Previous SectionIndexHome Page

Mr. Rogers: Is my hon. Friend saying--or shall we leave discussion of the issue until we debate clauses 41 and 42--that the assembly will have powers to introduce secondary legislation only if such powers are

20 Jan 1998 : Column 862

included in the primary legislation passed in Westminster, and that the assembly will not otherwise have the power to initiate secondary legislation?

6.30 pm

Mr. Griffiths: The assembly will have all the powers vested in it by the draft transfer order that was published yesterday. My hon. Friend will undoubtedly have seen just how extensive those powers will be. The assembly will be able to initiate secondary legislation only when it has been given the power to do so. It will not be able to conjure legislation from the air and call it secondary legislation. The power will be specific.

As I said, clause 29 will provide the assembly with some primary powers, but they will apply only in very specific circumstances, which we can tease out when we debate the relevant clauses.

The right hon. Member for Caernarfon (Mr. Wigley), the hon. Member for Ynys Mon (Mr. Jones) and my hon. Friends the Members for Merthyr Tydfil and Rhymney (Mr. Rowlands), for Rhondda (Mr. Rogers), for Cardiff, West (Mr. Morgan), for Swansea, East (Mr. Anderson) and for Wrexham (Dr. Marek) have all raised procedural points on the legislative powers. I hope that they will examine the draft transfer order in some detail, and join the debate on the relevant clauses with all the knowledge that will be at their disposal.

Sir Raymond Powell: The Minister mentioned the powers that the House will give to the Welsh assembly. Will he explain what will be left for Members of Parliament to deal with after all those issues have been assigned to the Welsh assembly?

Mr. Griffiths: There is a straight and easy answer to that question: all primary legislation will still be considered by the House. My hon. Friend will have every opportunity to sit on Committees considering health, education and industry Bills, all of which will have an impact on Wales. The job of hon. Members at Westminster will be to ensure that Wales's interests are best served.

Mr. Rogers: The right hon. Member for Caernarfon (Mr. Wigley) implied that the assembly would have the power to block legislation in Wales. Will that be possible?

Mr. Griffiths: It depends on how one uses the word "block". Some people might regard as blocking, for example, situations in which the Secretary of State has power to initiate action under secondary legislation and decides not to do so. The ability to block will depend on the nature of the orders and on whether they have to be introduced by a certain date. For example, some people might say that, in the past nine years, the Welsh Office has blocked the creation of city technology colleges.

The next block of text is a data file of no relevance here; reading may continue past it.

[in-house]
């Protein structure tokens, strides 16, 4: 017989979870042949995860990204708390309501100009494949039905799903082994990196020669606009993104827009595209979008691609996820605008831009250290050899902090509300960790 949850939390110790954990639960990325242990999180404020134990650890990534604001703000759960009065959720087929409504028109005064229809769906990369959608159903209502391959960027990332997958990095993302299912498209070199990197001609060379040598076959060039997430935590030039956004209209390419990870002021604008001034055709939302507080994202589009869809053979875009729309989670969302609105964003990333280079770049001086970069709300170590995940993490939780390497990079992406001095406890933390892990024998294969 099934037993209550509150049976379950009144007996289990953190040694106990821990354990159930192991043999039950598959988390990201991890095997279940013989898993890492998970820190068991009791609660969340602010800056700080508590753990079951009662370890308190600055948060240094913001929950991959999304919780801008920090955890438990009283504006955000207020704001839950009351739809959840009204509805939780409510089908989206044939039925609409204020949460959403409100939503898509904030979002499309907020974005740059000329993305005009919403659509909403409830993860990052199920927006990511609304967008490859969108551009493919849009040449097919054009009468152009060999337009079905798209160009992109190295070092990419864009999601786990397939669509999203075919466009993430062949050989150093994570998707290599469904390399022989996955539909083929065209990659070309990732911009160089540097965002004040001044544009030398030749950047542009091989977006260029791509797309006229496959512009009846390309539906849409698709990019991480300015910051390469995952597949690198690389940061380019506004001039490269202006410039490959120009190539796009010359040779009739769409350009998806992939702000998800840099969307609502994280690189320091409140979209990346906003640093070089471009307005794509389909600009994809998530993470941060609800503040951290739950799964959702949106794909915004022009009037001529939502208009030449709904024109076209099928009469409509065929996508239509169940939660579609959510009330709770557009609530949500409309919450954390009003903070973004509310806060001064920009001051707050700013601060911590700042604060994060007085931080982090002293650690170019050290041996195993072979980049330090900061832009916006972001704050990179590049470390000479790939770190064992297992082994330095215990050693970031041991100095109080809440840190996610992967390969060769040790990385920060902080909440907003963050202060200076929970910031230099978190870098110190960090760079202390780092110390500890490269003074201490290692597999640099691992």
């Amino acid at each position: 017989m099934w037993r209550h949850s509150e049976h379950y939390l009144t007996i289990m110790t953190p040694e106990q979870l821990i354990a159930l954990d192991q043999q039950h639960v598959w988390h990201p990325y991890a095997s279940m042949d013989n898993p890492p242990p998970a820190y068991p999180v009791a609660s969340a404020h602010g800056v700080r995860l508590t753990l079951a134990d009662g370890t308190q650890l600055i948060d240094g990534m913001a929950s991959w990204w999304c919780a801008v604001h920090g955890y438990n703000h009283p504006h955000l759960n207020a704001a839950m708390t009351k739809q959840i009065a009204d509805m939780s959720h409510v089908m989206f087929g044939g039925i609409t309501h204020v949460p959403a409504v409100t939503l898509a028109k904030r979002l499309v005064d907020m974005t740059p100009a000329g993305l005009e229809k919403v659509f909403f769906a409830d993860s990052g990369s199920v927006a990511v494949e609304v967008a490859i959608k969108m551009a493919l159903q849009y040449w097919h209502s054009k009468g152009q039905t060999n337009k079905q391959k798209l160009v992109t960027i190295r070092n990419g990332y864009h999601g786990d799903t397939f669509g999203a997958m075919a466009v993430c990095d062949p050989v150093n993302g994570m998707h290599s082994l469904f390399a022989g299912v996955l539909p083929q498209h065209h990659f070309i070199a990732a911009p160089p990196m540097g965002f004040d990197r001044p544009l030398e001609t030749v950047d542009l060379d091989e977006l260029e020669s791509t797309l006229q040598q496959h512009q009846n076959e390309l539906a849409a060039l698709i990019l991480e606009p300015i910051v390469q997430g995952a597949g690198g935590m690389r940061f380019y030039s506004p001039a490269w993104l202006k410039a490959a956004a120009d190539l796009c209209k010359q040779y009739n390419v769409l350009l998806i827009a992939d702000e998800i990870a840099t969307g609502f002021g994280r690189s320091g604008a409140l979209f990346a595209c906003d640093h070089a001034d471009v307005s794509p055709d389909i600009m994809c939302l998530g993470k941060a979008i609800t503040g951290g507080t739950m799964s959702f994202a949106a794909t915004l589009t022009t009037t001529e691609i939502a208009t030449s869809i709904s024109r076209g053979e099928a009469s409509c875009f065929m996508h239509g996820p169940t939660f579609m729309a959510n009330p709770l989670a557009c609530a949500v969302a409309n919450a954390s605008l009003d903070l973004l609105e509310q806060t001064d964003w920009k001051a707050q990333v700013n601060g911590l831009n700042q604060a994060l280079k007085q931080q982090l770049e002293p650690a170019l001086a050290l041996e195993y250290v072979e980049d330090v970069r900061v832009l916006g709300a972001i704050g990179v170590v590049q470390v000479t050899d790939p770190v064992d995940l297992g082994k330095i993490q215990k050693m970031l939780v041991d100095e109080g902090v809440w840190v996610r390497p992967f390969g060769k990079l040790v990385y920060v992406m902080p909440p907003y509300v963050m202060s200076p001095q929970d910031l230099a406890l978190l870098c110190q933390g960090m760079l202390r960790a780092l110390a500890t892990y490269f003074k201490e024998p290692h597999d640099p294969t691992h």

Mr. Dafis: Is the Minister saying that the assembly of Wales will be able to block measures only if the Westminster Parliament is willing for it to do so?

Mr. Griffiths: If in legislation the Westminster Parliament provides a discretion for the Secretary of State

20 Jan 1998 : Column 863

of Wales and for the assembly in Wales, they will be able to decide whether to use that power, as Secretaries of State for Wales have done in the example that I cited.

Dr. Marek: Based on my time in the House debating Bills that provide for orders and regulations, one aspect of this Bill worries me, and I wonder whether the Minister will be able to help me. Many regulations and orders use the phrase "the Minister may". What is to stop a succeeding, unfriendly Administration saying that "the Minister shall"--removing all the permissive powers that Welsh Office Ministers currently exercise?

Mr. Griffiths: My hon. Friend is making the point that legislation sometimes states "may" and sometimes states "shall", but gives some leeway about when that "shall" will be used. We shall have to consider exactly how the House deals with legislation, and the assembly will have power to operate under the secondary powers.

Mr. Donald Anderson: Does my hon. Friend accept that it might be worth while stating in each statute the implications for the Scottish Parliament and the Welsh assembly--just as we currently state the public expenditure implications of Bills?

Mr. Griffiths: That will be a matter for the House to decide at the appropriate time.

The House will have to decide on establishing a fast-track procedure or something like it, either within this legislation, if the House were minded to act so quickly, or at a later date--such as, as my hon. Friend the Member for Cardiff, West said, with the establishment of a council of the isles, as part of a solution to the Northern Ireland problem.

Mr. Bernard Jenkin (North Essex): I apologise to the hon. Gentleman for missing the beginning of his speech. He is telling the Committee that the Bill is not a settlement, but an unholy mess in which the assembly will have no idea, from one Act of Parliament to another, how much power will be devolved to it. Is that not so?